Would you like to attend the National 9/11 10th Anniversary Ceremony — but don’t have an invitation or are otherwise unable to attend? The Salvation Army Greater New York Division and the Mental Health Association of New York City will have an alternative, free and accessible gathering place.
The National September 11 Memorial will be dedicated on September 11, 2011 for the 10th anniversary commemoration ceremony, hosted by the City of New York and open to all family members of the victims of the 9/11 and February 26, 1993 attacks. If you are a family member related to one of the 2,983 individuals listed on the Memorial, please click here. Others will have to wait until September 12th.
However, beginning at 7:30 a.m. on Sunday, September 11, 2011, The Salvation Army, in partnership with MHA-NYC’s 9/11 Healing and Remembrance Program, will welcome survivors, displaced residents, first responders, and 9/11 volunteers from all agencies, as well as families of victims not attending the World Trade Center ceremony, to its 1,347-seat Centennial Memorial Temple on West 14th Street for a few hours of reflection in a safe, quiet and comfortable environment.
This “Family Support Center” will feature live streaming of the entire national 9/11 memorial ceremony projected on multiple monitors including on a 20-foot-by-11-foot screen in HD in a press-free environment. Refreshments will be served and supportive services, including child care, mental-health services, and massage therapy, will be available to all who attend.
The Salvation Army location will be the only site featuring a live presentation of the national ceremony in a private theater with these kinds of amenities.
The Family Support Center will be open from 7:30 a.m. (with the live streaming beginning at 8am) until 1 p.m., and guests can arrive and leave at any point during those hours.
[box_light]The gathering is free, but all attendees are required to register ahead of time by calling the Healing and Remembrance Hotline at 1-866-212-0444.[/box_light]
“Due to space limitations and security, a sizable segment of the 9/11 community has never been included in the national annual memorial service,” said Lt. Colonel Guy D. Klemanski, Divisional Commander of The Salvation Army Greater New York Division. “What we are providing is a quiet, relaxing alternative site where these people can come together as a community, receive support, and give support to each other on this solemn occasion.”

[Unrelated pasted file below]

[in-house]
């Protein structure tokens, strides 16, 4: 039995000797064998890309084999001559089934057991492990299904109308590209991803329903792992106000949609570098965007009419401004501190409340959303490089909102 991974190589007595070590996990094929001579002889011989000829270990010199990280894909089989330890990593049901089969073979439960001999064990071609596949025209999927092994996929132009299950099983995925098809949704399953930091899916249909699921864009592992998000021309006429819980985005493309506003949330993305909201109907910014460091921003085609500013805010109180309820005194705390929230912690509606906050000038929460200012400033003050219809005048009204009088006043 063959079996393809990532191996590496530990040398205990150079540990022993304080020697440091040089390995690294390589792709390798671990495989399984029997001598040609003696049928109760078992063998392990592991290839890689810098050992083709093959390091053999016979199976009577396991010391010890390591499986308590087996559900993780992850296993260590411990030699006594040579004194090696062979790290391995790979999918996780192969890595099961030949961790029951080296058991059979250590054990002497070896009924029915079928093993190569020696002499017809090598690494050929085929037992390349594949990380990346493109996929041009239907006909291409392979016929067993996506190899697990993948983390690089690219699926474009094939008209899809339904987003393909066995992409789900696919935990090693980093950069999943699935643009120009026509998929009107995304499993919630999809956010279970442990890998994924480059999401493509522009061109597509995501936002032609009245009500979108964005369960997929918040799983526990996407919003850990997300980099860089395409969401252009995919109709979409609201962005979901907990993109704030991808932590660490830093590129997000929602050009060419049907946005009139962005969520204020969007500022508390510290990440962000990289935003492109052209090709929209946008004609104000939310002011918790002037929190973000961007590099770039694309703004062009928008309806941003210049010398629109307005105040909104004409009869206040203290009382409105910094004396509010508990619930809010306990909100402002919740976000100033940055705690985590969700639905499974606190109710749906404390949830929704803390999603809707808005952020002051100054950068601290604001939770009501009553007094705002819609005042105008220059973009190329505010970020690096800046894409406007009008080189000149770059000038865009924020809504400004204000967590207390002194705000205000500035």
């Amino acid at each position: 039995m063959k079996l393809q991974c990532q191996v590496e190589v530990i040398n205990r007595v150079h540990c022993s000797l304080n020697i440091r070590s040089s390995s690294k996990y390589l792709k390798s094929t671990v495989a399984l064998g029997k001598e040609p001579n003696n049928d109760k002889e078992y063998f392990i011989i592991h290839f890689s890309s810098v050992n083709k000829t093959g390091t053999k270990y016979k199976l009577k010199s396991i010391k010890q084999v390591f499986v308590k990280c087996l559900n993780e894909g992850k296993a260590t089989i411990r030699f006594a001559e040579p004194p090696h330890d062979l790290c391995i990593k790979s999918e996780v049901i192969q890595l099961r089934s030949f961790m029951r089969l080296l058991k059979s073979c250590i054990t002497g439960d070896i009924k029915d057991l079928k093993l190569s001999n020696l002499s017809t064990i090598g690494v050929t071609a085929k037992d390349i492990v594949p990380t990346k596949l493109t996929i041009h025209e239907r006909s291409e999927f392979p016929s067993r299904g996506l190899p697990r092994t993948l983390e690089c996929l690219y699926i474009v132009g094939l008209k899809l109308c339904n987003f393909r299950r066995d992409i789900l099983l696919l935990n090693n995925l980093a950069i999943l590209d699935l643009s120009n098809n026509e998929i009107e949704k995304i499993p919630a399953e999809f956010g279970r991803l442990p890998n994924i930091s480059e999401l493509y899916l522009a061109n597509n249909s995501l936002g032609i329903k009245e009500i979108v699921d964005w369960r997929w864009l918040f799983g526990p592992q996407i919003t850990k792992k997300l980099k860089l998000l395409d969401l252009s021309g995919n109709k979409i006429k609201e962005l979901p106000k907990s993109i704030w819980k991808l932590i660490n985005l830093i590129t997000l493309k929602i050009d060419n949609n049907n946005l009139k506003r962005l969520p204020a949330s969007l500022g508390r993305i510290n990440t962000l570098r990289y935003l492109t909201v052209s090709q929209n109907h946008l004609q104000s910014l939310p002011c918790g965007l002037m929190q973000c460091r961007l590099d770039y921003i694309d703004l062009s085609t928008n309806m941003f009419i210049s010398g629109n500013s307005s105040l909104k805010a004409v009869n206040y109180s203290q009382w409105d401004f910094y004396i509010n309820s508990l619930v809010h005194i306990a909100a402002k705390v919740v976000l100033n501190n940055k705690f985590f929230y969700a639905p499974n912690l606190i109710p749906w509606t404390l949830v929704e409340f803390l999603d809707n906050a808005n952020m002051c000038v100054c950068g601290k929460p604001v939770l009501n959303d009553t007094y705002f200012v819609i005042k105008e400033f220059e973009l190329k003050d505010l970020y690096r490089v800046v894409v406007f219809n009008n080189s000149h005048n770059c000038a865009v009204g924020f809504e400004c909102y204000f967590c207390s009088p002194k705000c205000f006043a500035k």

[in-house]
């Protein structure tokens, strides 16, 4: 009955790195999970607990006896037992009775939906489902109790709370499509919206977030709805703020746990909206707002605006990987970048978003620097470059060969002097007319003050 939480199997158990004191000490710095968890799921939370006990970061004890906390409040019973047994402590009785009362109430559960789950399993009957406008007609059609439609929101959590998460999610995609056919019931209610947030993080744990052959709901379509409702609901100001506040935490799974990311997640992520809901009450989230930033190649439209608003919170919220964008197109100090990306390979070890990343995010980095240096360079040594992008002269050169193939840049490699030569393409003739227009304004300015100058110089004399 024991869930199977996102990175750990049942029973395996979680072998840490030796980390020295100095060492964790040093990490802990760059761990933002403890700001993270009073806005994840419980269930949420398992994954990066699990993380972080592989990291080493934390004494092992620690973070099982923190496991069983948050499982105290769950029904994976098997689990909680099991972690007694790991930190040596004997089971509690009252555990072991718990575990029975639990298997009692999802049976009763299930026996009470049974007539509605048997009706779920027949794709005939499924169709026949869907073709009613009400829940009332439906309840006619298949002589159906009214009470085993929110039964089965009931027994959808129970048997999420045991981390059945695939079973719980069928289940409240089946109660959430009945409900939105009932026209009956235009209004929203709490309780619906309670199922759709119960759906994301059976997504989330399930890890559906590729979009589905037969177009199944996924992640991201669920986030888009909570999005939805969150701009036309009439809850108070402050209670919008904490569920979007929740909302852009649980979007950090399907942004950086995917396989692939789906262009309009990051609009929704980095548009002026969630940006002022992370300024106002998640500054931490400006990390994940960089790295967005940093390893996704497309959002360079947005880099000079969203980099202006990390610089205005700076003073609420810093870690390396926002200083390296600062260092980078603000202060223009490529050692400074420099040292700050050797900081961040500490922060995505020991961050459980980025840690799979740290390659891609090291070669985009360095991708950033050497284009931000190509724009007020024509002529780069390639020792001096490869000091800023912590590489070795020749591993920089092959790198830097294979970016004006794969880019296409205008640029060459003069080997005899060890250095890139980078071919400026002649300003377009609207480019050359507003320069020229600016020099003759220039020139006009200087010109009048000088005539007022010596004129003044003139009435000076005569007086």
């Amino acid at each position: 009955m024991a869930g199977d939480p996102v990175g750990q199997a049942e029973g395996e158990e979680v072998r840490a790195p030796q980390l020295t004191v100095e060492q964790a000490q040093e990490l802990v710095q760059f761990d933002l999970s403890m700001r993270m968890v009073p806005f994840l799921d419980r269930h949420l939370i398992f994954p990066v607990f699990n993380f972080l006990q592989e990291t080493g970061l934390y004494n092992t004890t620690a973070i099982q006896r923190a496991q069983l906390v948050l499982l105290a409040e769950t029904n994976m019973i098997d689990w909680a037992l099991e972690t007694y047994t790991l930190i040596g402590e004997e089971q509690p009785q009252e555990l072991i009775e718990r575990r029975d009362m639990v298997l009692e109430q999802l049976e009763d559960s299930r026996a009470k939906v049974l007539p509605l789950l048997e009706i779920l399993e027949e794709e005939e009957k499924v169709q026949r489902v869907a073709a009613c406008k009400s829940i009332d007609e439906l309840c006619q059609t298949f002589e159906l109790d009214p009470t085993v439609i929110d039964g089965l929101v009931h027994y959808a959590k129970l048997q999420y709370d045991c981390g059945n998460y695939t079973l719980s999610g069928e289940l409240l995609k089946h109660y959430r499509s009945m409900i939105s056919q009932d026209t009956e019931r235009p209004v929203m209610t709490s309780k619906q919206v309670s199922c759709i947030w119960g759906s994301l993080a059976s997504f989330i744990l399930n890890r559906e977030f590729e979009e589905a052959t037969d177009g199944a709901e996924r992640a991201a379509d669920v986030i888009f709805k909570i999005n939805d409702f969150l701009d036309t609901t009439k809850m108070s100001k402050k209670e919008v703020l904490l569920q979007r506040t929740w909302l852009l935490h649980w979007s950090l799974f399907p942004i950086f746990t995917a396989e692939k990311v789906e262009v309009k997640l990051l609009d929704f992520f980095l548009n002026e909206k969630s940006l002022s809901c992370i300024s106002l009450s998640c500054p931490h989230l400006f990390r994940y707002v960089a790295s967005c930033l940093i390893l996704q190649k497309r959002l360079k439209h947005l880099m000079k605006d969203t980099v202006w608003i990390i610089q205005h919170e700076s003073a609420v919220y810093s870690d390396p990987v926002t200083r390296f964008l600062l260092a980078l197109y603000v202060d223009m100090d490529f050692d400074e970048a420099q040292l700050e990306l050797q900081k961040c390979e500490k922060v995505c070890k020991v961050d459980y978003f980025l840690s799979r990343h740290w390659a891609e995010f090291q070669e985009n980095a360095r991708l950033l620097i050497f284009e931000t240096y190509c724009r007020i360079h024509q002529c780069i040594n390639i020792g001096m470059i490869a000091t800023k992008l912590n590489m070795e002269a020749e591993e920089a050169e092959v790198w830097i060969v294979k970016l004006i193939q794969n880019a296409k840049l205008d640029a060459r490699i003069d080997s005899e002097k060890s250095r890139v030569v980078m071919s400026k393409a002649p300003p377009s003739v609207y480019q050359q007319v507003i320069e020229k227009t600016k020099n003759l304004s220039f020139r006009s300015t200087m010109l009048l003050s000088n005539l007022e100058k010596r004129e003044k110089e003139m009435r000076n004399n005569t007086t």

WHO: The Salvation Army Greater New York Division and the Mental Health Association of New York City’s 9/11 Healing and Remembrance Program.
WHAT: A “Family Support Center” for members of the 9/11 community not invited or unable to attend the national 9/11 10th anniversary ceremony near the World Trade Center site, featuring live streaming of the World Trade Center site ceremony in a press-free environment.
WHEN: Sunday, September 11, 2011, from 7:30 a.m. until 1 p.m. (Guests may arrive and leave at any point during these hours).
WHERE: The Salvation Army Greater New York Division’s Centennial Memorial Temple (which is accessible to people with special needs) at 120 West 14th Street, New York, NY (between 6th and 7th Avenues).
This Is What The Salvation Army Did During 9/11 . . .
- The Salvation Army was among the first agencies to arrive at Ground Zero after the attacks, and the last to leave when operations formally ended there nine months later.
- The Salvation Army’s response to 9/11 officially came to be known as “Operation: Compassion Under Fire,” during which The Army would provide food, hydration, supplies, grief counseling, financial assistance, referrals, and more, to hundreds of thousands of emergency workers, families of victims, and others impacted by the terrorist attacks.
- By the time recovery efforts ended, The Salvation Army had served more than 3 million meals at Ground Zero and other relief sites, utilizing the efforts of more than 7,000 Salvation Army officers and staff and more than 32,000 volunteers, representing a total of almost a million volunteer hours.
- At the end of 2001, The Salvation Army created the World Trade Center Recovery Program, a long-term recovery program providing intensive case management to people who had lost family members, their homes and/or their jobs. This program lasted until the fall of 2006.
. . . and This Is What The Salvation Army Does Today
The Salvation Army, in the greater New York area, provides and operates:
- Emergency disaster services in the event of large-scale disasters.
- Food pantries and soup kitchens.
- Shelters for homeless men, women, families and veterans.
- Services for adults and families coping with HIV/AIDS.
- Group homes and programs for the developmentally disabled.
- Adult Rehabilitation Centers, providing a residential program of counseling and work therapy for men and women working to overcome addictions. (Salvation Army Thrift Stores support the ARCs program.)
- Day care centers.
About The Salvation Army Greater New York Division: An integral part of the community for over 130 years, The Salvation Army in Greater New York operates more than 100 community and social-service programs, serving more than 750,000 people, regardless of race, religion, nationality or sexual orientation.
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